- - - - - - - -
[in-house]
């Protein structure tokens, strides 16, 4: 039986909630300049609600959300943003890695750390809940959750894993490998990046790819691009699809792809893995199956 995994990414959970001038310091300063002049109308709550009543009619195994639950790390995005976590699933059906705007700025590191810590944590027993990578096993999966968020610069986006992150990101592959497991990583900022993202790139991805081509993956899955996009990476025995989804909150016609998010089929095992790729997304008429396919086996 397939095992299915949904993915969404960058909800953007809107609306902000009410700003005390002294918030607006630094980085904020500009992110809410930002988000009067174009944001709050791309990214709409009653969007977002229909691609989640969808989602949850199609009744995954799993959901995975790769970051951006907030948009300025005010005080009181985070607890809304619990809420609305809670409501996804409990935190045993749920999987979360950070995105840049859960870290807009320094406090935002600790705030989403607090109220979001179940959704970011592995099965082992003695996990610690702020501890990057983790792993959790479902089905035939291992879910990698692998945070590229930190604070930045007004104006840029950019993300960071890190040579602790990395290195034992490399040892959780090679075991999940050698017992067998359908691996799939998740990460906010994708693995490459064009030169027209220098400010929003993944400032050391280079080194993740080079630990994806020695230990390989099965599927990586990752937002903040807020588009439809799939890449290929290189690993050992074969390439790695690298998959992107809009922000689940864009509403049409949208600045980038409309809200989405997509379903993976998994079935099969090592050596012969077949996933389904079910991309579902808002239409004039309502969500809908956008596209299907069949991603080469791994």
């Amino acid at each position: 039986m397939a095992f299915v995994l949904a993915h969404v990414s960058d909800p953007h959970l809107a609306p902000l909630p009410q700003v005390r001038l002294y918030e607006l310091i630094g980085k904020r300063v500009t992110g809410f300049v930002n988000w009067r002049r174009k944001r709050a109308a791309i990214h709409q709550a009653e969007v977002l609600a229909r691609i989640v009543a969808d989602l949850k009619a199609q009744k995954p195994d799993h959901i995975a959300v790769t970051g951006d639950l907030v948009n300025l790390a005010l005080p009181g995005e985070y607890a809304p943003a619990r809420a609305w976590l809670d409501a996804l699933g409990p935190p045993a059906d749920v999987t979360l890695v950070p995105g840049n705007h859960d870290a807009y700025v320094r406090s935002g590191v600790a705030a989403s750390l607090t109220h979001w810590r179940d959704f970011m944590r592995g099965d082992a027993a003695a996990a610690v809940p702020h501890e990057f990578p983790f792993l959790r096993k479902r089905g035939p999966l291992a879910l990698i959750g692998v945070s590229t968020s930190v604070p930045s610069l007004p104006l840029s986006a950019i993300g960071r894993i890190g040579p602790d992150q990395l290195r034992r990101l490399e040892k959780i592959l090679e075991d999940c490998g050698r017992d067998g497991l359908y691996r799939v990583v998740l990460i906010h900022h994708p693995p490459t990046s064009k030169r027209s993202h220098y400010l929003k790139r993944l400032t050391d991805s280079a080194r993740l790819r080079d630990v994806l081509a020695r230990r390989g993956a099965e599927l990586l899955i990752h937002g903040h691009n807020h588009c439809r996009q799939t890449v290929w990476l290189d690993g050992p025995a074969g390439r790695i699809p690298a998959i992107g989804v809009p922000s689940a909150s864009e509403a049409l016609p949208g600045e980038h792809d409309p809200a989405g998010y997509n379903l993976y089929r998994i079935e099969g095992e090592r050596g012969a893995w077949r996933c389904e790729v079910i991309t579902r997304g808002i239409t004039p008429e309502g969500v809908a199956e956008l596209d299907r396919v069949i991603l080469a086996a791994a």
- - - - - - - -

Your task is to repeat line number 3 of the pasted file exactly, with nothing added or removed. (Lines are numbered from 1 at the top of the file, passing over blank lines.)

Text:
């Amino acid at each position: 039986m397939a095992f299915v995994l949904a993915h969404v990414s960058d909800p953007h959970l809107a609306p902000l909630p009410q700003v005390r001038l002294y918030e607006l310091i630094g980085k904020r300063v500009t992110g809410f300049v930002n988000w009067r002049r174009k944001r709050a109308a791309i990214h709409q709550a009653e969007v977002l609600a229909r691609i989640v009543a969808d989602l949850k009619a199609q009744k995954p195994d799993h959901i995975a959300v790769t970051g951006d639950l907030v948009n300025l790390a005010l005080p009181g995005e985070y607890a809304p943003a619990r809420a609305w976590l809670d409501a996804l699933g409990p935190p045993a059906d749920v999987t979360l890695v950070p995105g840049n705007h859960d870290a807009y700025v320094r406090s935002g590191v600790a705030a989403s750390l607090t109220h979001w810590r179940d959704f970011m944590r592995g099965d082992a027993a003695a996990a610690v809940p702020h501890e990057f990578p983790f792993l959790r096993k479902r089905g035939p999966l291992a879910l990698i959750g692998v945070s590229t968020s930190v604070p930045s610069l007004p104006l840029s986006a950019i993300g960071r894993i890190g040579p602790d992150q990395l290195r034992r990101l490399e040892k959780i592959l090679e075991d999940c490998g050698r017992d067998g497991l359908y691996r799939v990583v998740l990460i906010h900022h994708p693995p490459t990046s064009k030169r027209s993202h220098y400010l929003k790139r993944l400032t050391d991805s280079a080194r993740l790819r080079d630990v994806l081509a020695r230990r390989g993956a099965e599927l990586l899955i990752h937002g903040h691009n807020h588009c439809r996009q799939t890449v290929w990476l290189d690993g050992p025995a074969g390439r790695i699809p690298a998959i992107g989804v809009p922000s689940a909150s864009e509403a049409l016609p949208g600045e980038h792809d409309p809200a989405g998010y997509n379903l993976y089929r998994i079935e099969g095992e090592r050596g012969a893995w077949r996933c389904e790729v079910i991309t579902r997304g808002i239409t004039p008429e309502g969500v809908a199956e956008l596209d299907r396919v069949i991603l080469a086996a791994a």